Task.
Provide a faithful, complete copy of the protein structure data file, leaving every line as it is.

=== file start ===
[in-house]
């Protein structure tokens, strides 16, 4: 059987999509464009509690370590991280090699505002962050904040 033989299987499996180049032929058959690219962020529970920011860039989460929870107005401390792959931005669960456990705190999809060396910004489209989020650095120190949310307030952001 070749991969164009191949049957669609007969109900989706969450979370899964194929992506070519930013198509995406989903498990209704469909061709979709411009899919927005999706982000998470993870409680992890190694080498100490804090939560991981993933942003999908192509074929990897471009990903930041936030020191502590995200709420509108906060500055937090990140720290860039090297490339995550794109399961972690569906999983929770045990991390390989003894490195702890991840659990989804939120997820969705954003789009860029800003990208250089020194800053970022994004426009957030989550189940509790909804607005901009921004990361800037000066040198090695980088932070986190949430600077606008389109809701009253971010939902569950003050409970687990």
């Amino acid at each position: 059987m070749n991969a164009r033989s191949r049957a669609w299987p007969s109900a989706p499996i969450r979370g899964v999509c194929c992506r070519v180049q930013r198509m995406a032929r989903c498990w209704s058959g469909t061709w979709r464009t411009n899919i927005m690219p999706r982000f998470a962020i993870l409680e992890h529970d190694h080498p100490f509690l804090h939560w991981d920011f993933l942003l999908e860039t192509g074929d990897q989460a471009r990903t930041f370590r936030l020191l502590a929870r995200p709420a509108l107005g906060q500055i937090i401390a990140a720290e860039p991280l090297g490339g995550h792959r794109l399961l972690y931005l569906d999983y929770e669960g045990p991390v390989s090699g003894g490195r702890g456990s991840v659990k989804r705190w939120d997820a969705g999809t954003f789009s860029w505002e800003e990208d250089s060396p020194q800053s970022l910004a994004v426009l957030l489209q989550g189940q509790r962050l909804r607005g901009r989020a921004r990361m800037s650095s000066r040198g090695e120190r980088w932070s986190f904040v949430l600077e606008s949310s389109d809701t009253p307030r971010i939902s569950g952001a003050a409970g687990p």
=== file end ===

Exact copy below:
[in-house]
């Protein structure tokens, strides 16, 4: 059987999509464009509690370590991280090699505002962050904040 033989299987499996180049032929058959690219962020529970920011860039989460929870107005401390792959931005669960456990705190999809060396910004489209989020650095120190949310307030952001 070749991969164009191949049957669609007969109900989706969450979370899964194929992506070519930013198509995406989903498990209704469909061709979709411009899919927005999706982000998470993870409680992890190694080498100490804090939560991981993933942003999908192509074929990897471009990903930041936030020191502590995200709420509108906060500055937090990140720290860039090297490339995550794109399961972690569906999983929770045990991390390989003894490195702890991840659990989804939120997820969705954003789009860029800003990208250089020194800053970022994004426009957030989550189940509790909804607005901009921004990361800037000066040198090695980088932070986190949430600077606008389109809701009253971010939902569950003050409970687990």
């Amino acid at each position: 059987m070749n991969a164009r033989s191949r049957a669609w299987p007969s109900a989706p499996i969450r979370g899964v999509c194929c992506r070519v180049q930013r198509m995406a032929r989903c498990w209704s058959g469909t061709w979709r464009t411009n899919i927005m690219p999706r982000f998470a962020i993870l409680e992890h529970d190694h080498p100490f509690l804090h939560w991981d920011f993933l942003l999908e860039t192509g074929d990897q989460a471009r990903t930041f370590r936030l020191l502590a929870r995200p709420a509108l107005g906060q500055i937090i401390a990140a720290e860039p991280l090297g490339g995550h792959r794109l399961l972690y931005l569906d999983y929770e669960g045990p991390v390989s090699g003894g490195r702890g456990s991840v659990k989804r705190w939120d997820a969705g999809t954003f789009s860029w505002e800003e990208d250089s060396p020194q800053s970022l910004a994004v426009l957030l489209q989550g189940q509790r962050l909804r607005g901009r989020a921004r990361m800037s650095s000066r040198g090695e120190r980088w932070s986190f904040v949430l600077e606008s949310s389109d809701t009253p307030r971010i939902s569950g952001a003050a409970g687990p």